New Fracture Risk: High Homocysteine
Bad Actor or Innocent Bystander? Homocysteine on Trial
May 12, 2004 -- New studies strongly link high homocysteine levels to bone fractures in elderly people.
A big question remains: Will lowering homocysteine levels cut the risk of fracture? The jury is still out. But as folate and other B vitamins (B6 and B12) cut homocysteine levels, good nutrition appears more important than ever.
The studies -- along with an editorial -- appear in the May 13 issue of The New England Journal of Medicine.
"Whether it is a culprit or a bystander, homocysteine can now be added to the growing list of risk factors for fractures," writes editorialist Lawrence G. Raisz, MD, of the University of Connecticut Center for Osteoporosis.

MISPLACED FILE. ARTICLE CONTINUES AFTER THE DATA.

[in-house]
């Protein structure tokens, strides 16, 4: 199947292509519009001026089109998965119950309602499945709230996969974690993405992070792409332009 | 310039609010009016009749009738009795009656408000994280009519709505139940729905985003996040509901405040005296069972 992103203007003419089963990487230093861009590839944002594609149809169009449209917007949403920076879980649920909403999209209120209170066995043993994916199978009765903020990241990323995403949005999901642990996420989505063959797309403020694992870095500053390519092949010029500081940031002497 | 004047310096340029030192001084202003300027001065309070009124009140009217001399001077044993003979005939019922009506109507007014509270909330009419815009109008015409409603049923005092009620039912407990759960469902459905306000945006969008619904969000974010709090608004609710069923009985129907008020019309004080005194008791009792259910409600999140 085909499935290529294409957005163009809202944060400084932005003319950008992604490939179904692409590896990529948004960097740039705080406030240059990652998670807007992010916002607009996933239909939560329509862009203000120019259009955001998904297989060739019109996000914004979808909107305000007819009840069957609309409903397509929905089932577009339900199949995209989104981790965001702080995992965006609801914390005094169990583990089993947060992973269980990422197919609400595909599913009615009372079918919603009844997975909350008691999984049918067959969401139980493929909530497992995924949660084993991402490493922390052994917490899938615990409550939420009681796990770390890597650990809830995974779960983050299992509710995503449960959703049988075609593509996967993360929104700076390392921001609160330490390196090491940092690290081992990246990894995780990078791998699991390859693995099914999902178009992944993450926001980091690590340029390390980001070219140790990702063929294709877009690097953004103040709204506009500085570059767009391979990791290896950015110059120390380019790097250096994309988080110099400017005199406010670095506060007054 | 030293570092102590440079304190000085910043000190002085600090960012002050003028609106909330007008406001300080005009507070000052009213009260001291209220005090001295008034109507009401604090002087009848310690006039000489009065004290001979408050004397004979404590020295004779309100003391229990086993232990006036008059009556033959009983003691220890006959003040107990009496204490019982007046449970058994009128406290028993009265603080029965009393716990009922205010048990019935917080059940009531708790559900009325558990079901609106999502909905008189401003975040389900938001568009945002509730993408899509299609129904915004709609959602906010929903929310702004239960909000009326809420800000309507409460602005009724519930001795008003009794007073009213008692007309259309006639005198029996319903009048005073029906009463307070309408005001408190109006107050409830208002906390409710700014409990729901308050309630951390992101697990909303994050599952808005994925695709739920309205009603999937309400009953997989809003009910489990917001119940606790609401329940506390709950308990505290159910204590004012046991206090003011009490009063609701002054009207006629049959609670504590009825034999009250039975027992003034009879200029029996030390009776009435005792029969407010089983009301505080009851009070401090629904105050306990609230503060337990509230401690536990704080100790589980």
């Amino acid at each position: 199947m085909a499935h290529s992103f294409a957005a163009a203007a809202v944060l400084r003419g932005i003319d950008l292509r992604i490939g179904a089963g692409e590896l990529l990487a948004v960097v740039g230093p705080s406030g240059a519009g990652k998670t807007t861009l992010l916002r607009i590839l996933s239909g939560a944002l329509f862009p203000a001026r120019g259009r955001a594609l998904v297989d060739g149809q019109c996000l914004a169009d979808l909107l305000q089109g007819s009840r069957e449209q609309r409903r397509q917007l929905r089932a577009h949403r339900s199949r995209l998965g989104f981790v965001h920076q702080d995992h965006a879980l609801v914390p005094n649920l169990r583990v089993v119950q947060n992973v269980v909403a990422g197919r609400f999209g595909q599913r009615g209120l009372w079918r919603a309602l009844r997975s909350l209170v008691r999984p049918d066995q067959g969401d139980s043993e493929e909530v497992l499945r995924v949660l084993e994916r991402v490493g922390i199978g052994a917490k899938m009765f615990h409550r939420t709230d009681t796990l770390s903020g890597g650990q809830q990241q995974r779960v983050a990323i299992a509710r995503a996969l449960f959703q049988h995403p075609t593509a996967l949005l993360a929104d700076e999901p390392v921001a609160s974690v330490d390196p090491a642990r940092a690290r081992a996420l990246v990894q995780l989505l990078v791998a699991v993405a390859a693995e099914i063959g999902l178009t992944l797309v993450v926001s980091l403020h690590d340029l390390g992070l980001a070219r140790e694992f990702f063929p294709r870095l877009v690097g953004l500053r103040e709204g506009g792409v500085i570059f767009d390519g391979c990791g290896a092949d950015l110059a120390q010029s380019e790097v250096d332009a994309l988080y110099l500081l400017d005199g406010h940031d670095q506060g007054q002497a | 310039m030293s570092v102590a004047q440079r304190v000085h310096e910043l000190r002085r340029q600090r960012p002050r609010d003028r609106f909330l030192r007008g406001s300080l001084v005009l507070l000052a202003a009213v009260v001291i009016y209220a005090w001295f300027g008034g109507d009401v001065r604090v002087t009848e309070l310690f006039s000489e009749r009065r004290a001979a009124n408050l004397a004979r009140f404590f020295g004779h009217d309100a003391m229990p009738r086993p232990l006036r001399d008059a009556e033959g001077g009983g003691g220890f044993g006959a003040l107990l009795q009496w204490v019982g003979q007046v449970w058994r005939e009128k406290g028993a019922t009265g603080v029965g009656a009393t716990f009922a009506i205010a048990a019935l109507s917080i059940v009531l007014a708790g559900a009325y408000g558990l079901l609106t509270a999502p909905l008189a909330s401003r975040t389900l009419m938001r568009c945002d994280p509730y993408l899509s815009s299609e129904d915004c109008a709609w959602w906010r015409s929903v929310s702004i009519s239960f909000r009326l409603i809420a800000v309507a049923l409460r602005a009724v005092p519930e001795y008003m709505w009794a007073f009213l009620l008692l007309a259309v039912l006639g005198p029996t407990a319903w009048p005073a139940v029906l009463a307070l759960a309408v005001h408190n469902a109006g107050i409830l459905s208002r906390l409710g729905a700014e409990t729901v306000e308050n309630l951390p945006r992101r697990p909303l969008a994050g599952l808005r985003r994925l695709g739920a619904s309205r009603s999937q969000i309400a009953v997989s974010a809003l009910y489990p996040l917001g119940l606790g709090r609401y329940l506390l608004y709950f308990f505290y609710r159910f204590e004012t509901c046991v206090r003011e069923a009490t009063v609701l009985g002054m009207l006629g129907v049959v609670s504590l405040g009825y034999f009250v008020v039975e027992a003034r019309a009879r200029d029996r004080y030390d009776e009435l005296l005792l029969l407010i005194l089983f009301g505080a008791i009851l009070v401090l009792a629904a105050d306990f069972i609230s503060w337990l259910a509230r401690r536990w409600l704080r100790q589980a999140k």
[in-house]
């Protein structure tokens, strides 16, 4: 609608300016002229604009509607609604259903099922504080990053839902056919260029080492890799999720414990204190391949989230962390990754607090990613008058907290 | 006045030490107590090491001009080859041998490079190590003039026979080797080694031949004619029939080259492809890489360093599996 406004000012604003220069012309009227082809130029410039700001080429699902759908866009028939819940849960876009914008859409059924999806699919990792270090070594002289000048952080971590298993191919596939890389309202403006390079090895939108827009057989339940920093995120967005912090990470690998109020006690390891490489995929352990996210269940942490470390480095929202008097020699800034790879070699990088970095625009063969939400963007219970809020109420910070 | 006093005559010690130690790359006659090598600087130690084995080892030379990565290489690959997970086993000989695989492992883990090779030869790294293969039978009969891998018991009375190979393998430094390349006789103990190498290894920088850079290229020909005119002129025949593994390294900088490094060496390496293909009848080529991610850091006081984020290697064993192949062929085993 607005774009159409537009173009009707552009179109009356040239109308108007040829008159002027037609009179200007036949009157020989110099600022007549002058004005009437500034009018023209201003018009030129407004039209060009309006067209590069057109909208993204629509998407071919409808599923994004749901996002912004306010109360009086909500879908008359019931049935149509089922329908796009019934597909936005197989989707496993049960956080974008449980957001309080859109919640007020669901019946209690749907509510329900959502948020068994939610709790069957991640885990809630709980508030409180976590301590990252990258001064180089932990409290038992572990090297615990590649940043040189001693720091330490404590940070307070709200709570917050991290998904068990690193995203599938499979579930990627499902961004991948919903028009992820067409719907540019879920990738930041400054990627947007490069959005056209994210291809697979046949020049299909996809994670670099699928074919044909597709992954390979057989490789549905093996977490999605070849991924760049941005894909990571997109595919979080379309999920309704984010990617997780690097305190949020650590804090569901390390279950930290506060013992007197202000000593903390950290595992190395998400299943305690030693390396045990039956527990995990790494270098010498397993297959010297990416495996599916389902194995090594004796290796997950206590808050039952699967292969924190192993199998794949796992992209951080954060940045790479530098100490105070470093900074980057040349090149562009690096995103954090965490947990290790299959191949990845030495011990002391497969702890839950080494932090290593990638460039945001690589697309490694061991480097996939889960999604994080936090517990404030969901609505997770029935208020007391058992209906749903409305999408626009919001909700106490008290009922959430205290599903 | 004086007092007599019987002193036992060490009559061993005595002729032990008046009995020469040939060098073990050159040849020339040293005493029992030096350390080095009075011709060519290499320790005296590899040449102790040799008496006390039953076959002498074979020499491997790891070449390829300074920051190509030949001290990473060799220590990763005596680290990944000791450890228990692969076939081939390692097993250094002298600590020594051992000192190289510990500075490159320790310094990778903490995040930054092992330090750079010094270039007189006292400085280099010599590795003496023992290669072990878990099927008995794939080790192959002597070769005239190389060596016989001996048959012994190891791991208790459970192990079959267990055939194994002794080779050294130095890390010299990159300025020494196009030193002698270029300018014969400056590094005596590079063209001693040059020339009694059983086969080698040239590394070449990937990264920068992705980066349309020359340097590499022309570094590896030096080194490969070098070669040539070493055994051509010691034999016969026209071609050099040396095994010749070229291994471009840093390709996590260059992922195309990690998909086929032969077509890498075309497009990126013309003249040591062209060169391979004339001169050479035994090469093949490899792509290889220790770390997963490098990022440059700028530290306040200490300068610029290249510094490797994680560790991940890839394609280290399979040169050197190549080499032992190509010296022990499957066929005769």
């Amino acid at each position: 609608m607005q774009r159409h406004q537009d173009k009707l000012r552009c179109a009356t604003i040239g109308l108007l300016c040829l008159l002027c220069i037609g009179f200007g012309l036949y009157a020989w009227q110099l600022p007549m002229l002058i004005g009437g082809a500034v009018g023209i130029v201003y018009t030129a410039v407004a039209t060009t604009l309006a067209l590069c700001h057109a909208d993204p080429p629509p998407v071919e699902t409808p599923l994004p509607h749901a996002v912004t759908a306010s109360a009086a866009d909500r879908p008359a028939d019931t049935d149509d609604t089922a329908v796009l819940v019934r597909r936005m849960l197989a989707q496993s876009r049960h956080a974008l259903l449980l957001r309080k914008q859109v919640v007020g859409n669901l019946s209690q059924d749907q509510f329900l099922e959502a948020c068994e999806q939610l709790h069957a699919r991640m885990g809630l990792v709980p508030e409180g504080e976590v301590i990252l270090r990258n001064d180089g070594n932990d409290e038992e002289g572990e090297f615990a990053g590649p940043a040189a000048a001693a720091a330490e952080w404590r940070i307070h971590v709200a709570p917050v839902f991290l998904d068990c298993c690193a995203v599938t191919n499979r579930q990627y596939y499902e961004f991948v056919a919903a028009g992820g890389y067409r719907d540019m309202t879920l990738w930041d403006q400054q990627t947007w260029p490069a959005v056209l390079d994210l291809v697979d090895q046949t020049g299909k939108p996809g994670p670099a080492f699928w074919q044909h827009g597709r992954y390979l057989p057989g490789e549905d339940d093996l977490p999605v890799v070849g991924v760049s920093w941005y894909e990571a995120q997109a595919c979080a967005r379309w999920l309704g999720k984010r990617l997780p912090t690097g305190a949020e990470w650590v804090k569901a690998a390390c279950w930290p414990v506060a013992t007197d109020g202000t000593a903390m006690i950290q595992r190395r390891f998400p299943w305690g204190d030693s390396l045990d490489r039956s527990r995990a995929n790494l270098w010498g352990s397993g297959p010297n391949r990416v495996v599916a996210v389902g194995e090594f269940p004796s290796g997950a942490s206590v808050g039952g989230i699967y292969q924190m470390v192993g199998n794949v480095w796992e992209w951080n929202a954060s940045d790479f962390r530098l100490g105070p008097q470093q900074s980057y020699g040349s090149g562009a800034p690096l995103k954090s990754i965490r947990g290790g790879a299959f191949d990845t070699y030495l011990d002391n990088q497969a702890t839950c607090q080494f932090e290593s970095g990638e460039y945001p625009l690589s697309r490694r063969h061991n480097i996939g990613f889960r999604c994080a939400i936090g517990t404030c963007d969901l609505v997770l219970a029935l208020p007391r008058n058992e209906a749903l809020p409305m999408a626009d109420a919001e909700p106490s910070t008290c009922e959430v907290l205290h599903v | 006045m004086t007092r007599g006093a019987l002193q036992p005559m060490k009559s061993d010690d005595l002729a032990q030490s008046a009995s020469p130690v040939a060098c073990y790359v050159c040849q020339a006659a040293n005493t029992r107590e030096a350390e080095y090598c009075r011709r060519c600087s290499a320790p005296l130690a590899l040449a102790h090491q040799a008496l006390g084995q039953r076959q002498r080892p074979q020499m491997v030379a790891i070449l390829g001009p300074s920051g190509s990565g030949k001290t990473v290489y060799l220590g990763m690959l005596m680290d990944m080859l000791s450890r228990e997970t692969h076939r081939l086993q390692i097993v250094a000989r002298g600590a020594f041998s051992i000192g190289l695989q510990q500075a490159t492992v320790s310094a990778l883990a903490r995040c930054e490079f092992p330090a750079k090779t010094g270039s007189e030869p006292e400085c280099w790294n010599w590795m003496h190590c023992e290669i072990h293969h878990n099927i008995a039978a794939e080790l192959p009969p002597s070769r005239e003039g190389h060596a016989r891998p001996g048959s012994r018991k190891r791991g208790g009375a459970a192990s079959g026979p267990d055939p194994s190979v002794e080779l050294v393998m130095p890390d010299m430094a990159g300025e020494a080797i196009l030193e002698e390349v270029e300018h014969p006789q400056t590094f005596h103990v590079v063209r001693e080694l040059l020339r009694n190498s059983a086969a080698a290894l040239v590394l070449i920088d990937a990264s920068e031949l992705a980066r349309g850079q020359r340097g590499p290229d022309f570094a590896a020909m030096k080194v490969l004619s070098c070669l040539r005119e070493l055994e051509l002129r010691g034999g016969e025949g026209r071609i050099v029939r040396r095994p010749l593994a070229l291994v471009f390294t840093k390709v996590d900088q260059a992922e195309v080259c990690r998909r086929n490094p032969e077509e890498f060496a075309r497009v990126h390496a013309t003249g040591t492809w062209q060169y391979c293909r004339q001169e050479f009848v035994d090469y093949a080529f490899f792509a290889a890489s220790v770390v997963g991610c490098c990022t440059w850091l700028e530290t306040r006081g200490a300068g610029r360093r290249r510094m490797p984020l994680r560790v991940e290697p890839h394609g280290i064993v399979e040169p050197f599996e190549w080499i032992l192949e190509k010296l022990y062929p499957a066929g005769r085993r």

Direct Cause of Fracture -- or Risk Factor?
Homocysteine occurs naturally in the blood. Levels rise to high levels in people who don't get enough folic acid and other B vitamins. Homocysteine has been linked to heart disease. Now it is linked to bone fracture, too.
The evidence is circumstantial -- but very strong, researchers say. Studies in the U.S. and in the Netherlands involving thousands of people aged 55 and older show the same thing. Compared with people with the lowest homocysteine levels:
- Men with the highest homocysteine levels have a fourfold higher risk of bone fracture.
- Women with the highest homocysteine levels double their risk of bone fracture.
Homocysteine might cause bone loss by interfering with the way new bone forms. But that has never been conclusively proven. It might be that homocysteine is just a marker for another problem.
On the other hand, getting enough folic acid and other B vitamins substantially lowers homocysteine levels. Vitamin D and calcium are proven to lower bone fracture risk.
So while the experts argue about exactly what's going on with homocysteine, one thing is already sure: Proper nutrition is a good way to reduce your risk of fracture. Add regular exercise, and you're going to cut your risk even more.